Channel Islands

Channel Islandthe Channel IslandsChannel Islanders
The largest of the other islands are to be found in the Hebrides, Orkney and Shetland to the north, Anglesey and the Isle of Man between Great Britain and Ireland, and the Channel Islands near the coast of France.
They were historically linked to the Duchy of Normandy, but they are part of the French territory along with continental Normandy, and not part of the British Isles or of the Channel Islands in a political sense.

Ulmus glabra

wych elmU. glabraUlmus campestris
Natural forests in Ireland are mainly oak, ash, wych elm, birch and pine.
The tree was by far the most common elm in the north and west of the British Isles and is now acknowledged as the only indisputably British native elm species.

Brittonic languages

BrythonicBrittonicBrythonic languages
The Insular Celtic languages of the Goidelic sub-group (Irish, Manx and Scottish Gaelic) and the Brittonic sub-group (Cornish, Welsh and Breton, spoken in north-western France) are the only remaining Celtic languages—the last of their continental relations were extinct before the 7th century.
The name Brittonic derives ultimately from the name Πρεττανική (Prettanike), recorded by Greek authors for the British Isles.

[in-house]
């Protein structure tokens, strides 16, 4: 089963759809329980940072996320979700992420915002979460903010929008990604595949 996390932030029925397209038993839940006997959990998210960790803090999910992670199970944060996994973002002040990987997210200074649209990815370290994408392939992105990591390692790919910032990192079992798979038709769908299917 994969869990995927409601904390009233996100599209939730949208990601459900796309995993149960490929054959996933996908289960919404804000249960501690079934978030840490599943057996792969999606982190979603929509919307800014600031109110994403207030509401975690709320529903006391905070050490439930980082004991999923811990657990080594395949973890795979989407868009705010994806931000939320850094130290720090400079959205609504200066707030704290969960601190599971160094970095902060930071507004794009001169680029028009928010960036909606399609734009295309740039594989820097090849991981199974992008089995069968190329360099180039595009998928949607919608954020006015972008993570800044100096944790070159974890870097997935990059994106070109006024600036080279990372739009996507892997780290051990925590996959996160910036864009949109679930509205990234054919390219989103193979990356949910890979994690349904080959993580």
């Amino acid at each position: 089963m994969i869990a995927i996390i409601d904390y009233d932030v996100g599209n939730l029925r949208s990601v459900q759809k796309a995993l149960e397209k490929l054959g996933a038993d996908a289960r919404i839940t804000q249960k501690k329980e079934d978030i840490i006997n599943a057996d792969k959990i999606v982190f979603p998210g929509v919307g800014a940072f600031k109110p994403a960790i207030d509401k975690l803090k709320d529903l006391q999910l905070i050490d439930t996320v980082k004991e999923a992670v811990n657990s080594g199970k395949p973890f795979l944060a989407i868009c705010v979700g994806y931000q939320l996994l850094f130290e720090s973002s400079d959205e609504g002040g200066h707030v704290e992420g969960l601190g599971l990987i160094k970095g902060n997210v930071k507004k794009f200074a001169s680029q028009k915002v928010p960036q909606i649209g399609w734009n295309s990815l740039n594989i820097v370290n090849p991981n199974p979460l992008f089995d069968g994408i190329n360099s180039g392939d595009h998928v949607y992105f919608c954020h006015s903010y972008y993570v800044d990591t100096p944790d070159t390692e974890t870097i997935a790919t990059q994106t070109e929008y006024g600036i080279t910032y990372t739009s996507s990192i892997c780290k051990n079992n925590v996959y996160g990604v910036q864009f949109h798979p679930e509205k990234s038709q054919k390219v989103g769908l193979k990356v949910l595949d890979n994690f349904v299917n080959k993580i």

Low-pressure area

area of low pressurelow pressure arealow pressure
Most Atlantic depressions pass to the north of the islands; combined with the general westerly circulation and interactions with the landmass, this imposes a general east–west variation in climate.
In Europe (particularly in the British Isles and Netherlands), recurring low-pressure weather systems are typically known as "depressions".

Red grouse

grouseRedgrouse moor
Large birds are declining in number, except for those kept for game such as pheasant, partridge, and red grouse.
The red grouse is endemic to the British Isles; it has developed in isolation from other subspecies of the willow ptarmigan which are widespread in northern parts of Eurasia and North America.

Albion

AlbaAlbinaAlbinus
150 AD), he gave these islands the names Alwion, Iwernia, and Mona (the Isle of Man), suggesting these may have been names of the individual islands not known to him at the time of writing Almagest.
He calls both Albion and Ierne νῆσοι Βρεττανικαὶ (nēsoi Brettanikai, "British Isles").

England

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Since the 20th century there has been significant population movement to England, mostly from other parts of the British Isles, but also from the Commonwealth, particularly the Indian subcontinent.

Late Middle Ages

late medievallate medieval periodlate mediaeval
By the Late Middle Ages, Great Britain was separated into the Kingdom of England and Kingdom of Scotland, while control in Ireland fluxed between Gaelic kingdoms, Hiberno-Norman lords and the English-dominated Lordship of Ireland, soon restricted only to The Pale.
In the British Isles, plays were produced in some 127 different towns during the Middle Ages.